23 Feb 2020
Hastings born and bred, Jane gained a Bachelor of Arts in English Literature at Victoria University. She was starting to watch a lot of film and television; her screen tastes expanding from Coronation Street and documentaries to rom-coms and American arthouse films. After a year running an employment agency, Jane joined Television New Zealand at the age of 22.
Over the next decade at TVNZ, Jane was involved in programme purchasing, industrial-relations, local production sponsorship, and was executive assistant to the Programme Controller. Before leaving TVNZ, Jane was Head of Commissioned Programmes, weeding out independent programmes that the producers offered her and lobbying for good time-slots for the finished shows.
In late 1990, Jane applied to become Chief Film Censor. Aged 32, she became the youngest New Zealander to become censor and the first woman in the main role. Jane preferred where possible to reclassify a film, rather than cut material and only banned three titles, Henry: Portrait of a Serial Killer being the most high profile.
In 1994, Jane finished an MBA with distinction and began reviewing movies for Wellington's Evening Post. She joined NZ On Air as the organisation's new television programme manager and later became deputy chief executive. Each year she was responsible for administering $50 million worth of TV funding and making recommendations to the NZ On Air board over which programme proposals should be approved. After five years, Jane left NZ On Air to join SPADA (Screen Production and Development Association) as chief executive, leaving in 2003 to head complaints body the Broadcasting Standards Authority.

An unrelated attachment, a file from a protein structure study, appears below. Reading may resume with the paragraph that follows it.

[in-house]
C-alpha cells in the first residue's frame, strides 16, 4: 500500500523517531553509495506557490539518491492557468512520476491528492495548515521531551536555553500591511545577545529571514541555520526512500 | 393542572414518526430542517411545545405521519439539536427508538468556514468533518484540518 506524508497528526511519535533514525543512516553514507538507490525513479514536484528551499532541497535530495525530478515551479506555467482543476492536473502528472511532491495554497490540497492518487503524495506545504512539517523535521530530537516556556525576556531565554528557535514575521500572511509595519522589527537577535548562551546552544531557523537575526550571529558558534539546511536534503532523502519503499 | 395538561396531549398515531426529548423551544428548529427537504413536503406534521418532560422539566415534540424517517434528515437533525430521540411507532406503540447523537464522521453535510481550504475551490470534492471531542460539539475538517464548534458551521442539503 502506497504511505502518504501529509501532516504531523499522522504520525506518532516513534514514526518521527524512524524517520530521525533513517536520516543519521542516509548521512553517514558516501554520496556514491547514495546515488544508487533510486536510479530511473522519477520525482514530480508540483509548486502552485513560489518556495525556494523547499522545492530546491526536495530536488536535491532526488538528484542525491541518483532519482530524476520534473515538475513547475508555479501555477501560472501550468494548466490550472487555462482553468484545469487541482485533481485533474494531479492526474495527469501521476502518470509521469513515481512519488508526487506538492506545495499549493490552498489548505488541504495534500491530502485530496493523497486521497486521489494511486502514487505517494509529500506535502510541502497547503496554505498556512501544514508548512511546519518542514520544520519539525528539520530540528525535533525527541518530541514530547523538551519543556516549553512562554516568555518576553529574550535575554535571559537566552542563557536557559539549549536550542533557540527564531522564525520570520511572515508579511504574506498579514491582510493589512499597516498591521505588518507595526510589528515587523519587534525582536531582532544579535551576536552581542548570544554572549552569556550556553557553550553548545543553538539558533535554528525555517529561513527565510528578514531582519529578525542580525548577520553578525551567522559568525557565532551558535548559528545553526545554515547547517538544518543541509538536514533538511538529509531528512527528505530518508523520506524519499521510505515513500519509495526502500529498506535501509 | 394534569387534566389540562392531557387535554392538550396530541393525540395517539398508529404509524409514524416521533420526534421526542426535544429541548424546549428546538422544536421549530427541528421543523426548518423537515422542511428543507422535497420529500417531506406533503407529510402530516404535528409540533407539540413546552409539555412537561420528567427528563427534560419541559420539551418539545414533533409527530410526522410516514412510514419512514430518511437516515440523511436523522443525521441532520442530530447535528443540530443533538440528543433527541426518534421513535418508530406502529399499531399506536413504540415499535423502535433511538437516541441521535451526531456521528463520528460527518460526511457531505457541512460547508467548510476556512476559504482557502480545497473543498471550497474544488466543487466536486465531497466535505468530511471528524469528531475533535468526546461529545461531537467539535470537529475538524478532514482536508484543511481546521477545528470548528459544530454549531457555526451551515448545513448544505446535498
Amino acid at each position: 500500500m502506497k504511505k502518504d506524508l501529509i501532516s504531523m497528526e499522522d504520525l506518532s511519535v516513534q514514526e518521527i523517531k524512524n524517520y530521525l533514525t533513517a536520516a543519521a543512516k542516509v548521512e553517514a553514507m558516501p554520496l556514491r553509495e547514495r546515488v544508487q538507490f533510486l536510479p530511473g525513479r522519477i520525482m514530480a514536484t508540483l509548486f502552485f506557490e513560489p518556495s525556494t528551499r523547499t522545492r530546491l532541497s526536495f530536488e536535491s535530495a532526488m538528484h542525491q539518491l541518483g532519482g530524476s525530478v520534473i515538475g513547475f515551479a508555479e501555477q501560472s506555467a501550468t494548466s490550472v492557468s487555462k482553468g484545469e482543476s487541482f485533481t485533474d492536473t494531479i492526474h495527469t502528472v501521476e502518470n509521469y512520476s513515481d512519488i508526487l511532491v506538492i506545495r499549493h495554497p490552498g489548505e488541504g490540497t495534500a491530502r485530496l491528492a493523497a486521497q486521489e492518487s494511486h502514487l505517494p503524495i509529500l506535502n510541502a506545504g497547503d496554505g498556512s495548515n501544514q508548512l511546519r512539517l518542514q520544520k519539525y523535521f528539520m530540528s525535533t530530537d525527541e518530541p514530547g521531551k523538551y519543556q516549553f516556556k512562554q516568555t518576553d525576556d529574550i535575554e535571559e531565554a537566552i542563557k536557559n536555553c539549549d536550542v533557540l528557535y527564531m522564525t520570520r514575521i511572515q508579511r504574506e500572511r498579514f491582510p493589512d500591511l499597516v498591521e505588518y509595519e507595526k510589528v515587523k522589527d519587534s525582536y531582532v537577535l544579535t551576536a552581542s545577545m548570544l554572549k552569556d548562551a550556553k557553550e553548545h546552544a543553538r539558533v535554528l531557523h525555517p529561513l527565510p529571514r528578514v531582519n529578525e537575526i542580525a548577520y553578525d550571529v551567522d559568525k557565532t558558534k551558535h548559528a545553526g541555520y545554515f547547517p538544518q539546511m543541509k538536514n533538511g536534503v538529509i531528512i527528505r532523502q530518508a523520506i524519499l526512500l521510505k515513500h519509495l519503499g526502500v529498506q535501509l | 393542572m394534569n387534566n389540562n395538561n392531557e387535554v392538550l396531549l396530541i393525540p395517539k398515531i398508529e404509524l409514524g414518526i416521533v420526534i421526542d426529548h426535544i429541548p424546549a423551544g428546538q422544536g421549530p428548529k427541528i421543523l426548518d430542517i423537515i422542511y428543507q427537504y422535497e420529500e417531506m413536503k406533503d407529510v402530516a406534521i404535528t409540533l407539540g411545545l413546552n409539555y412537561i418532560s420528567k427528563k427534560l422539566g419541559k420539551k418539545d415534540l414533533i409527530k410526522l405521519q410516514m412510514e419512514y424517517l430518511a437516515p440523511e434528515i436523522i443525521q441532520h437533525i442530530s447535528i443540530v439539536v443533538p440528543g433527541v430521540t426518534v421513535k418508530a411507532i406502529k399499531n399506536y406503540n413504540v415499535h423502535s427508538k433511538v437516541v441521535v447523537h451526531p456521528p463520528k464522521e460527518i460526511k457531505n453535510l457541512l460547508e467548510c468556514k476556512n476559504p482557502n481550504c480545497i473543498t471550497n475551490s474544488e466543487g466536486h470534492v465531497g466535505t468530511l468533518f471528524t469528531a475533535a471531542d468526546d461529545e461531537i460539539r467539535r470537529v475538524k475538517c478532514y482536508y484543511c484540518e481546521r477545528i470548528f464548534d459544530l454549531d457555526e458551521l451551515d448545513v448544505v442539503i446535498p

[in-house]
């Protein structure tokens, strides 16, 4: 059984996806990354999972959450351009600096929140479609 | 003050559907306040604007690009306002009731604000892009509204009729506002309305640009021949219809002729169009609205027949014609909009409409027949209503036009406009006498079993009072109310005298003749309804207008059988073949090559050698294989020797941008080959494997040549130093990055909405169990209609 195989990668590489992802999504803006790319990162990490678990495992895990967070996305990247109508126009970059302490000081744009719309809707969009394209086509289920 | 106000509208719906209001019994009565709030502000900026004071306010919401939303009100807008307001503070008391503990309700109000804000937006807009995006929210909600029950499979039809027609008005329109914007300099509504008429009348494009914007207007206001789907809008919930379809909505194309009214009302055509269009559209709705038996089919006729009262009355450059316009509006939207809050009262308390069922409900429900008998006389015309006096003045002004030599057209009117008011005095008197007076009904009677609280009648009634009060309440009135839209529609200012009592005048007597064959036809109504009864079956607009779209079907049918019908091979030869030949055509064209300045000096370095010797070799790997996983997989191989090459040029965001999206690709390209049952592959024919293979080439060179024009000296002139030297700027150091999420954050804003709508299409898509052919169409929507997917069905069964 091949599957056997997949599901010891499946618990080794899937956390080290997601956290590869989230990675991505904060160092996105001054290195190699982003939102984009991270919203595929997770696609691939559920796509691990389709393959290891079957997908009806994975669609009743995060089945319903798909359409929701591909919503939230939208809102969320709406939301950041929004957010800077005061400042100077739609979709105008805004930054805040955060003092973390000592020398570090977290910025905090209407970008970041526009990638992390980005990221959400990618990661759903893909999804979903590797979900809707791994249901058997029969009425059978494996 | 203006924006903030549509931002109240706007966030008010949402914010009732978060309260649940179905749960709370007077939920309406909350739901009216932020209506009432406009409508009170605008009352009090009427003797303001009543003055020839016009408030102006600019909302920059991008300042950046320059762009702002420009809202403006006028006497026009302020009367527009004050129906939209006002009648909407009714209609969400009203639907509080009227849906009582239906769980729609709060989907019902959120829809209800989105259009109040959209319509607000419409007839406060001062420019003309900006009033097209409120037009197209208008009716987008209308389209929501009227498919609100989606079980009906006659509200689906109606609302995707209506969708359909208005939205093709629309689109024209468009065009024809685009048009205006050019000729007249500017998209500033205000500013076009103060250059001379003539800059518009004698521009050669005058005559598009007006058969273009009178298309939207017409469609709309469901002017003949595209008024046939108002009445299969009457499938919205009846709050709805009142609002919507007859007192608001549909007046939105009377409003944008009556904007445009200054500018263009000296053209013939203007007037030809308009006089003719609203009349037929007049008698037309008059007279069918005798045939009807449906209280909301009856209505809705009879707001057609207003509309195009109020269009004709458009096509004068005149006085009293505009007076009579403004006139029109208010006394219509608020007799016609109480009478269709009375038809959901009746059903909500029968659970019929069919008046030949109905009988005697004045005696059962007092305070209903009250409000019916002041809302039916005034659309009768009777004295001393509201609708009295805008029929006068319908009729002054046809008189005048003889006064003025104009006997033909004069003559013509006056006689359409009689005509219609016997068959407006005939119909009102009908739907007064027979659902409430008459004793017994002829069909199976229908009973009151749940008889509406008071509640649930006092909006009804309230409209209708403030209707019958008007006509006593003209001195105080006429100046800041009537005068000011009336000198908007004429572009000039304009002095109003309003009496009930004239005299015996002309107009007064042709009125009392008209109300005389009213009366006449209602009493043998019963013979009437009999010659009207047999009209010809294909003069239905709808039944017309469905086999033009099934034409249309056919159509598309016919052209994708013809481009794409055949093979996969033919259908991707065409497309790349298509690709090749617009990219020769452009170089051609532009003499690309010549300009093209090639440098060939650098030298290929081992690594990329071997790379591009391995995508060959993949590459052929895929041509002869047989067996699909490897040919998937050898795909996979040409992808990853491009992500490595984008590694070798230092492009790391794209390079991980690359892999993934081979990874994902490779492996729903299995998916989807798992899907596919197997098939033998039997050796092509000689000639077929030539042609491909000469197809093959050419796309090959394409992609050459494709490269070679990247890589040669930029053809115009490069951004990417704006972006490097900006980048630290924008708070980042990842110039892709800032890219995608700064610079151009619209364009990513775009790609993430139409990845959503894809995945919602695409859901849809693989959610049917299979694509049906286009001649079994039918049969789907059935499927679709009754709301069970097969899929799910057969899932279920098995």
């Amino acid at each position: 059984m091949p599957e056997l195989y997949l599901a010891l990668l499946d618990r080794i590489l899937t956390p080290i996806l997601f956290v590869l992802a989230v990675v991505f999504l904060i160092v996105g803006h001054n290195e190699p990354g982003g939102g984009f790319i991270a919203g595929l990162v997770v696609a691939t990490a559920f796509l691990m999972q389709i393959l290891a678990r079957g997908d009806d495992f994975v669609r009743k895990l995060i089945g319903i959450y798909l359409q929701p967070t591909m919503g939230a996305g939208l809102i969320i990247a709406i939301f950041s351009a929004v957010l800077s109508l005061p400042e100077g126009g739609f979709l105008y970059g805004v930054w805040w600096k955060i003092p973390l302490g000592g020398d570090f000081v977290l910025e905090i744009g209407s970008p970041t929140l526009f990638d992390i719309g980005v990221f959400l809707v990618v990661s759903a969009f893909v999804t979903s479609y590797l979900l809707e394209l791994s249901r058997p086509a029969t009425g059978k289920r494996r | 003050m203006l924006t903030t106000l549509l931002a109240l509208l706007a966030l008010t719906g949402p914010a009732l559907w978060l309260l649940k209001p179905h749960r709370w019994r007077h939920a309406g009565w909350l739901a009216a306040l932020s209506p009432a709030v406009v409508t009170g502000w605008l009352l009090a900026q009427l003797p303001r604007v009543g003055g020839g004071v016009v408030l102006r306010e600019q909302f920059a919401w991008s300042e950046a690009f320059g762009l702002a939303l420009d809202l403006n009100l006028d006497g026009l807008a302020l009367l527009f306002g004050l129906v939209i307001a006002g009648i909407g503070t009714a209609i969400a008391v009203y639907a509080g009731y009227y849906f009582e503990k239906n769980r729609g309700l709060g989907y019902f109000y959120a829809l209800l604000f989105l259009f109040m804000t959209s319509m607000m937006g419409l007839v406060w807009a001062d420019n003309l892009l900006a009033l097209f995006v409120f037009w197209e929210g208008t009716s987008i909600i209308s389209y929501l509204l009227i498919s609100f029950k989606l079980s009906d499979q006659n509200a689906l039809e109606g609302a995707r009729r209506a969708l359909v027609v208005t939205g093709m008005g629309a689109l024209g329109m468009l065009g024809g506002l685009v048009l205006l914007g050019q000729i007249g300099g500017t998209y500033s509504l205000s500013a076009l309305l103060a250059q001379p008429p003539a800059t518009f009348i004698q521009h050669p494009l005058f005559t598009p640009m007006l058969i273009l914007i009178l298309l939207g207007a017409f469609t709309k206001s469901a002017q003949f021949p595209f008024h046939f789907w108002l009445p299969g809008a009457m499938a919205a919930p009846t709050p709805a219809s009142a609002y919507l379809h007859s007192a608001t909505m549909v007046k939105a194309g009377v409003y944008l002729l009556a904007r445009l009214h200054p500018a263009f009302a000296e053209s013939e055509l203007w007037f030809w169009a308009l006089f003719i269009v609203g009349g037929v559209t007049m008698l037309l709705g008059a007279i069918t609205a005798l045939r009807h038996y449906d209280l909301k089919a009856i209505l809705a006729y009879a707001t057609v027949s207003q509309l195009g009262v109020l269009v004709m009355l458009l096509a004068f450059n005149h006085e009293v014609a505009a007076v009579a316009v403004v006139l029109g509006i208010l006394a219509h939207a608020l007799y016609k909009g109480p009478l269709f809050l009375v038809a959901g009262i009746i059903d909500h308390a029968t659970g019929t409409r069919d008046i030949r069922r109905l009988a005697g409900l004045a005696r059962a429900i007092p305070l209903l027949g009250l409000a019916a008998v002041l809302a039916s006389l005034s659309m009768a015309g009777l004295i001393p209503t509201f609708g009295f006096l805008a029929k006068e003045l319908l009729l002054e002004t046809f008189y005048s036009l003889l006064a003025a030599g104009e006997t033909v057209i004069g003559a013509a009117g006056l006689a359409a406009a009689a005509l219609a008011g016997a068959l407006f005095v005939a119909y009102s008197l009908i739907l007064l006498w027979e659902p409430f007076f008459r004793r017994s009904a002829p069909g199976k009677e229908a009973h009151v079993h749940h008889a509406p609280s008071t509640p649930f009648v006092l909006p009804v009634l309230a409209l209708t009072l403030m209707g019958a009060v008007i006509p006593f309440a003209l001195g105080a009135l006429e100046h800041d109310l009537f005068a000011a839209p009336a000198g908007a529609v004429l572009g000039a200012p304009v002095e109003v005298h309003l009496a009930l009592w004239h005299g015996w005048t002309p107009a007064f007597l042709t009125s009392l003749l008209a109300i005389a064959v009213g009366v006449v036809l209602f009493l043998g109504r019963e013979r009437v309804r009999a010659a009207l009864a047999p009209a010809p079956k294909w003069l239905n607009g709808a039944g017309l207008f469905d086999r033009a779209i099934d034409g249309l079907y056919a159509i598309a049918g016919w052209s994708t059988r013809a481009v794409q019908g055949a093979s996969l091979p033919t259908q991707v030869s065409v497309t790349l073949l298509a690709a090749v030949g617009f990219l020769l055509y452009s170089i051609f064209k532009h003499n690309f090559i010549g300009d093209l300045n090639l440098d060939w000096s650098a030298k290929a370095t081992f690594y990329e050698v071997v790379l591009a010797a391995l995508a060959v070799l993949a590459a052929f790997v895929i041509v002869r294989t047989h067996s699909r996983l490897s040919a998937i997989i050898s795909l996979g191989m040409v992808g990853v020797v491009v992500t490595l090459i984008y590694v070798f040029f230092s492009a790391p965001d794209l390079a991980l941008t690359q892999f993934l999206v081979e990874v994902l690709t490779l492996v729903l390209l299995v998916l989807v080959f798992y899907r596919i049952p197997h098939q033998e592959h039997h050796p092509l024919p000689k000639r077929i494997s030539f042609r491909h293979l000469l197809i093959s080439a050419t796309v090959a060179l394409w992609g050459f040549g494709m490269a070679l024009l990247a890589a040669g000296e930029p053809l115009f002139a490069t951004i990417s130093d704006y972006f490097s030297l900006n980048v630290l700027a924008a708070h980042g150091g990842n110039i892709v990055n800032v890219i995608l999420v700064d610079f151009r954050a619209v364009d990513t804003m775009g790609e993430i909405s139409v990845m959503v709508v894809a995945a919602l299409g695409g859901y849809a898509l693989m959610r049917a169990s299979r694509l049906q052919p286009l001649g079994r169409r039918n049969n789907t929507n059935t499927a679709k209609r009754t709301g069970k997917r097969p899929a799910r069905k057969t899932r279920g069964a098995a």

In 2007 she began in the top job as chief executive at NZ On Air and is proud to have helped create the Platinum Fund which backs more ambitious dramas and documentaries. She has also done a number of years as a board member on national swimming and netball organisations and was a trustee of the Digital Media Trust.
Jane became the Retirement Commissioner this month.